I was visiting one of my favorite career and workplace sites, Ask a Manager, when I saw a reader ask about how to write a cover letter opening that will impress prospectives employers (Q4 on the post). She had been summarizing the companies’ missions in the opening paragraph, which isn’t the most effective way to go about it. Another reader, Elizabeth West, chimed in and provided a great formula for how to pull values and mission into your cover letter, which is especially important if applying to nonprofits. I liked her suggestion so much that I had to share it here:
Here’s a hint that helps me. Let’s say I’m applying for a job as a development admin with Save the Plants. I have receptionist experience, which is a good crossover (customer service, phone work, clerical, etc.). When I research the company, I make some notes about what I find in the mission statement, website, etc. Not copying what it says, but my own notes. I look at everything, not just their mission. Something like this:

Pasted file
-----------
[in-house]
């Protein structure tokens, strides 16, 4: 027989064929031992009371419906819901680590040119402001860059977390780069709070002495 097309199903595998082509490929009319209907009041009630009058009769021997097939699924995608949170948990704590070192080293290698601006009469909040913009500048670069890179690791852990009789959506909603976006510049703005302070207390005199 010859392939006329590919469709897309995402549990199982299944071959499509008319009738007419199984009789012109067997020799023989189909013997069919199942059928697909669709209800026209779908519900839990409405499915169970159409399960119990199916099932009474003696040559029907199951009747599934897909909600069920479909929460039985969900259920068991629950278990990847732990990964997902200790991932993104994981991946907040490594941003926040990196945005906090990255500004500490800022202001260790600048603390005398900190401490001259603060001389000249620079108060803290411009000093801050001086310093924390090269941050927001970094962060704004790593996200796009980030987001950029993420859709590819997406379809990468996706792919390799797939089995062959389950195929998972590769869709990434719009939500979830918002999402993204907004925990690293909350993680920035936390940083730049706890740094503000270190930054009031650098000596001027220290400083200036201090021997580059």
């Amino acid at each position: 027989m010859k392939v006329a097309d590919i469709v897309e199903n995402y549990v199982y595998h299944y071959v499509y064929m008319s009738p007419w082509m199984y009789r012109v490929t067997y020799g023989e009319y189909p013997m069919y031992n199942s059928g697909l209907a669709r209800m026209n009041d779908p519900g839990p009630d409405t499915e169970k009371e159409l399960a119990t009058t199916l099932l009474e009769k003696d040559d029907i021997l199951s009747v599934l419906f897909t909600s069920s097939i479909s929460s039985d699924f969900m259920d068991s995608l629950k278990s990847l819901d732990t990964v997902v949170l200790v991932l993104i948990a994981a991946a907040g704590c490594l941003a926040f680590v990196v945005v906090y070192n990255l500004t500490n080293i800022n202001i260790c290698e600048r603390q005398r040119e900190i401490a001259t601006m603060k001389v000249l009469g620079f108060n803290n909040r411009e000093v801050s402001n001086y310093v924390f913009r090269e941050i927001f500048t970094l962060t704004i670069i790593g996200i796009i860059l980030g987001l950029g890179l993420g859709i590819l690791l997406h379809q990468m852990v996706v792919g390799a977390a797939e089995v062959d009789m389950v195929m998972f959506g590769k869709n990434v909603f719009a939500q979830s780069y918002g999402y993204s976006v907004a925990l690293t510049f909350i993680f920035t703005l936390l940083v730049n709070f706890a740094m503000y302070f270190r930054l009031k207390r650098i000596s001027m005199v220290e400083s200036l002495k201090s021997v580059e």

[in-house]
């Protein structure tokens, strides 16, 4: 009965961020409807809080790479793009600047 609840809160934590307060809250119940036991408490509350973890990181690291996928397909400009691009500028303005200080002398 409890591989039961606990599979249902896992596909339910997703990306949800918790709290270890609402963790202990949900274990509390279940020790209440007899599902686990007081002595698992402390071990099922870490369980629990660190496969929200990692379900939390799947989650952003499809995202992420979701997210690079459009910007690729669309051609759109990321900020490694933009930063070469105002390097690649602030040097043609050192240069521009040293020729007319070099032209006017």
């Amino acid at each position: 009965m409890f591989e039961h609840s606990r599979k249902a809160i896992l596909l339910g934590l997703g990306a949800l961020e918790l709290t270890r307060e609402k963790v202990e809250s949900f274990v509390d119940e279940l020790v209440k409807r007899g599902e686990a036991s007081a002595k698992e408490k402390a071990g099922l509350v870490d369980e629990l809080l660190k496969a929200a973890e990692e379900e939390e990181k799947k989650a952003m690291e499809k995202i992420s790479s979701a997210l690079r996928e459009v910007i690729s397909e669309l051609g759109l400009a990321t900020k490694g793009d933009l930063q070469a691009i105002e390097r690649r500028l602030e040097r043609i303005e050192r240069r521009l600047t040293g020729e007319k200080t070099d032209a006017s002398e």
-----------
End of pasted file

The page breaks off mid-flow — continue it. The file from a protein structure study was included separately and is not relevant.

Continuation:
1. Save the Plants. prides themselves on having up-to-date information on current plant research. Hmm, okay, I like that.
2. They do mailings but you can opt out. Nice.
3. Ooh, they do community outreach events where people can bring their neglected, ill, or unwanted plants and get help with them. Cool.
Then I take this and decide how I feel about it, and how it conforms with MY values. Then I would write my cover letter like this:
I was excited to discover that Save the Plants’ company values are in line with my own. In my past experience, I have found that keeping up on current research and information allows me to answer customers’ questions with authority. Your outreach and education programs allow you not only to give back to the community, but to provide hands-on support to the plants in jeopardy. This kind of involvement is exactly what I am looking for.
Or something like that. You can tweak it so it applies to for-profit companies too. The trick is to use your own words to say how you feel about it, and how you can bring something to the table. But first you have to decide how you feel. Then you’ll know what you want to say.
I hope that helps!
So do I.